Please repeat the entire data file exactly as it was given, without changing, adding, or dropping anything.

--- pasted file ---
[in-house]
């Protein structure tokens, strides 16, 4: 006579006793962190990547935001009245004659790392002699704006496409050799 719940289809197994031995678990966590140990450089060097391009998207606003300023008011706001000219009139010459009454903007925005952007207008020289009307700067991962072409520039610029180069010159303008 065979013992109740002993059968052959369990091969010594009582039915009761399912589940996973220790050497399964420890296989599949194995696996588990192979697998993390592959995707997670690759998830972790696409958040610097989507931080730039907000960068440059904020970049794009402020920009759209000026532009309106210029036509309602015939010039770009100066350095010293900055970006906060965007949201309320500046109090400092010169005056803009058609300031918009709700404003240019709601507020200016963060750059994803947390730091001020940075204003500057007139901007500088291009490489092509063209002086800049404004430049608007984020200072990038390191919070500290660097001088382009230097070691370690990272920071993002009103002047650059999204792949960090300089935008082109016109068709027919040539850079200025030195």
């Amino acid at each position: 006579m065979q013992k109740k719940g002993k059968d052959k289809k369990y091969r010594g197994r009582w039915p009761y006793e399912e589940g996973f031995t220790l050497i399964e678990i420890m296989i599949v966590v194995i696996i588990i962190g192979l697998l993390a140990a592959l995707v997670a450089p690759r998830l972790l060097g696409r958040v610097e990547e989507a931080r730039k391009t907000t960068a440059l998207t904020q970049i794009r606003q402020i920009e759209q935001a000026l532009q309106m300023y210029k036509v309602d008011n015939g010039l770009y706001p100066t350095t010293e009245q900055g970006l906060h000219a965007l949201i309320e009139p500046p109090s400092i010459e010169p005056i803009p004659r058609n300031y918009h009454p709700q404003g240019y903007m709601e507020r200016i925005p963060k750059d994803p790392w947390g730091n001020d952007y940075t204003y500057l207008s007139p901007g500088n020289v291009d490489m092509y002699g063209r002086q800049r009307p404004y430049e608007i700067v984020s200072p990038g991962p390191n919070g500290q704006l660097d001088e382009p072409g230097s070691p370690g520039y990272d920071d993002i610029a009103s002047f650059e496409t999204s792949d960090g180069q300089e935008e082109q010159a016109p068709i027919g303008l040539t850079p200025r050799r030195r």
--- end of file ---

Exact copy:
[in-house]
């Protein structure tokens, strides 16, 4: 006579006793962190990547935001009245004659790392002699704006496409050799 719940289809197994031995678990966590140990450089060097391009998207606003300023008011706001000219009139010459009454903007925005952007207008020289009307700067991962072409520039610029180069010159303008 065979013992109740002993059968052959369990091969010594009582039915009761399912589940996973220790050497399964420890296989599949194995696996588990192979697998993390592959995707997670690759998830972790696409958040610097989507931080730039907000960068440059904020970049794009402020920009759209000026532009309106210029036509309602015939010039770009100066350095010293900055970006906060965007949201309320500046109090400092010169005056803009058609300031918009709700404003240019709601507020200016963060750059994803947390730091001020940075204003500057007139901007500088291009490489092509063209002086800049404004430049608007984020200072990038390191919070500290660097001088382009230097070691370690990272920071993002009103002047650059999204792949960090300089935008082109016109068709027919040539850079200025030195």
């Amino acid at each position: 006579m065979q013992k109740k719940g002993k059968d052959k289809k369990y091969r010594g197994r009582w039915p009761y006793e399912e589940g996973f031995t220790l050497i399964e678990i420890m296989i599949v966590v194995i696996i588990i962190g192979l697998l993390a140990a592959l995707v997670a450089p690759r998830l972790l060097g696409r958040v610097e990547e989507a931080r730039k391009t907000t960068a440059l998207t904020q970049i794009r606003q402020i920009e759209q935001a000026l532009q309106m300023y210029k036509v309602d008011n015939g010039l770009y706001p100066t350095t010293e009245q900055g970006l906060h000219a965007l949201i309320e009139p500046p109090s400092i010459e010169p005056i803009p004659r058609n300031y918009h009454p709700q404003g240019y903007m709601e507020r200016i925005p963060k750059d994803p790392w947390g730091n001020d952007y940075t204003y500057l207008s007139p901007g500088n020289v291009d490489m092509y002699g063209r002086q800049r009307p404004y430049e608007i700067v984020s200072p990038g991962p390191n919070g500290q704006l660097d001088e382009p072409g230097s070691p370690g520039y990272d920071d993002i610029a009103s002047f650059e496409t999204s792949d960090g180069q300089e935008e082109q010159a016109p068709i027919g303008l040539t850079p200025r050799r030195r």